6 Essentials for a Safe and Happy Road Trip With Your Dog


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6 Essentials for a Safe and Happy Road Trip With Your Dog

Author: Courtney Heitter from Rover.com

dog sticking head out car window with a grass strip and sidewalk behind him


Including a dog in every possible aspect of life is rewarding in so many ways and travel is no exception. When it comes to traveling with your dog, road trips are a fun and rewarding choice, if feasible. There’s just something about venturing at your own pace on the open road with your best friend by your side, stopping at every dog-friendly patio and hiking trail you can find.

To be successful adventure buddies, some careful planning is necessary. To aid your journey, Rover.com recommends 6 essential items to have on the road with you to ensure you and your dog are prepared for anything.

Bring Plenty of Your Dog’s Particular Food

Pack enough of your dog’s food for your trip’s duration, or be sure to know ahead of time where to pick up the specific food your dog eats. Keeping your dog’s normal routine can be difficult on the road and adding food that your dog isn’t used to eating to the mix likely won’t fare well. Save your dog’s tummy--and your vehicle’s interior--a mess with plenty of the right food on hand. 

Pack a Pet First-Aid Kit 

(Including 3% Hydrogen Peroxide, Vet wraps, Cornstarch, Sterile pads and Emergency numbers)

All of these items are very helpful in a pinch if your dog is injured on the road. Vet wraps are a good choice because they won’t stick to your dog’s fur, and cornstarch is handy to staunch bleeding. Hydrogen Peroxide is great for cleaning cuts or wounds.

bassett hound with a stethescope and first aid kit

PetHub's Wellness Tools offers on-demand 24/7 access to telehealth with veterinarians. If something happens on your trip, this is a great option in addition to nearby emergency veterinarians that you could drive to.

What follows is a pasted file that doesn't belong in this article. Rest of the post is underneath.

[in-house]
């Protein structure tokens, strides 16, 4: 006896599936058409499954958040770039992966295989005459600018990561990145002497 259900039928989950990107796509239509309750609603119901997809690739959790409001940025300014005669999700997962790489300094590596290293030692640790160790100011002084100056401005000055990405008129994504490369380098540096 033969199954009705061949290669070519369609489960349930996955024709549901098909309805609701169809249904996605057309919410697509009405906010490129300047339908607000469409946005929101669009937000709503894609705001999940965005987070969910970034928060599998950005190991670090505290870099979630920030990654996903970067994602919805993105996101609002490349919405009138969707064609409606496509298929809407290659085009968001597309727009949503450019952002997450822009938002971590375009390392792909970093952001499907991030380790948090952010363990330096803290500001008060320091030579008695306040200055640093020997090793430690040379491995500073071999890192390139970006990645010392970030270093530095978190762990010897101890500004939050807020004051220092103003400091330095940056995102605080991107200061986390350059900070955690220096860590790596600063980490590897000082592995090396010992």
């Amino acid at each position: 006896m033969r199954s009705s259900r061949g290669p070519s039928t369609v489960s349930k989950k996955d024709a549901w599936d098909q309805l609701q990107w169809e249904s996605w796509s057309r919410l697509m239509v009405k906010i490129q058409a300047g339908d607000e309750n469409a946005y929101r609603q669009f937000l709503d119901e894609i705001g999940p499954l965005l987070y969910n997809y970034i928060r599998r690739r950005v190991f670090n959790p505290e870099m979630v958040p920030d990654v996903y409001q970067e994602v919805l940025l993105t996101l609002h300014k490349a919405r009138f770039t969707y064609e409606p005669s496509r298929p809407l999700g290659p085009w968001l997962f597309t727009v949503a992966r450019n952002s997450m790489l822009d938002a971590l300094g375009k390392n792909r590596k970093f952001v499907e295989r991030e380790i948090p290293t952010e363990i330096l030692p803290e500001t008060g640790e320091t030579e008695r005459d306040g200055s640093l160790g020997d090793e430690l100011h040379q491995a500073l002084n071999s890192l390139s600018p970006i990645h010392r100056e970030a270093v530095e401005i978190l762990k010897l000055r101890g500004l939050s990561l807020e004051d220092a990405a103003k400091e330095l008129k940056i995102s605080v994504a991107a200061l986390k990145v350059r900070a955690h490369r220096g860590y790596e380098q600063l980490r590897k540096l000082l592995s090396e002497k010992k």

If anything happens beyond your skill to heal, a list of emergency numbers for vets in the area as well as the number to the National Animal Poison Control Center are crucial. I recommend doing a brief search in your current area every couple days while you have phone service to pinpoint daytime and 24-hour veterinarians to access on a moment’s notice. 

Include Current Identification Tags 

Dog tags have become more comprehensive and helpful with digital additions. Consider purchasing a scannable QR code tag, like PetHub, which links to valuable information about your pet should he or she escape your care on the road. The linked profile can contain multiple contact numbers and methods as well as critical medical data. A PetHub tag comes with the extra protection of a 24-hour found pet hotline people can call if they don’t have a smartphone to scan the tag or just need extra help. It’s best to have a couple different forms of identification for your dog so having both a visible ID tag and invisible identification (microchip) is recommended. 

small dog wearing a PetHub tag

Bring Microfiber Towels

Microfiber towels are extremely absorbent and a less-messy alternative to standard cotton towels. They’re perfect for rainy days, since going outside for potty breaks and then back in the car is not an option. You and your dog will be happy to have these on hand to stay dry and comfortable. 

Collapsible Food and Water Bowl 

Portable bowls will save space and are easy to clean after each use so there’s no build up or mold. Fresh water and clean food are just as important on the road as they are at home and collapsible options can pack away nicely when not in use. 

Dog-Safe Sunscreen and Insect Repellent

Just like humans, your dog can get sunburned and is susceptible to bug bites. Zinc Oxide, an ingredient commonly found in human sunscreen, is toxic to dogs, so be sure to read the ingredients list or purchase sunscreen from a pet retailer. You won’t need to cover your entire pet with sunscreen--just the parts exposed to the sun (bald spots or pink noses, for example.) 

dog relaxing in the sun wearing sunglasses and laying near a bottle of sunscreen

Stick to deet-free and non-human insect repellent, as deet is a poison to dogs if ingested in large quantities. There are some flea and tick treatments which are also effective for mosquitoes. If your preferred brand isn’t one of these, a quick search online for dog-friendly insect repellent yields affordable options for on-the-go. 

Always check with your veterinarian to understand what’s best for your pet’s specific needs to protect him or her from harmful nature. Enjoy the bonding time with your dog and have a great time! 

6 Essentials Road Trip Pin featuring a small dog sticking his tongue out with road behind her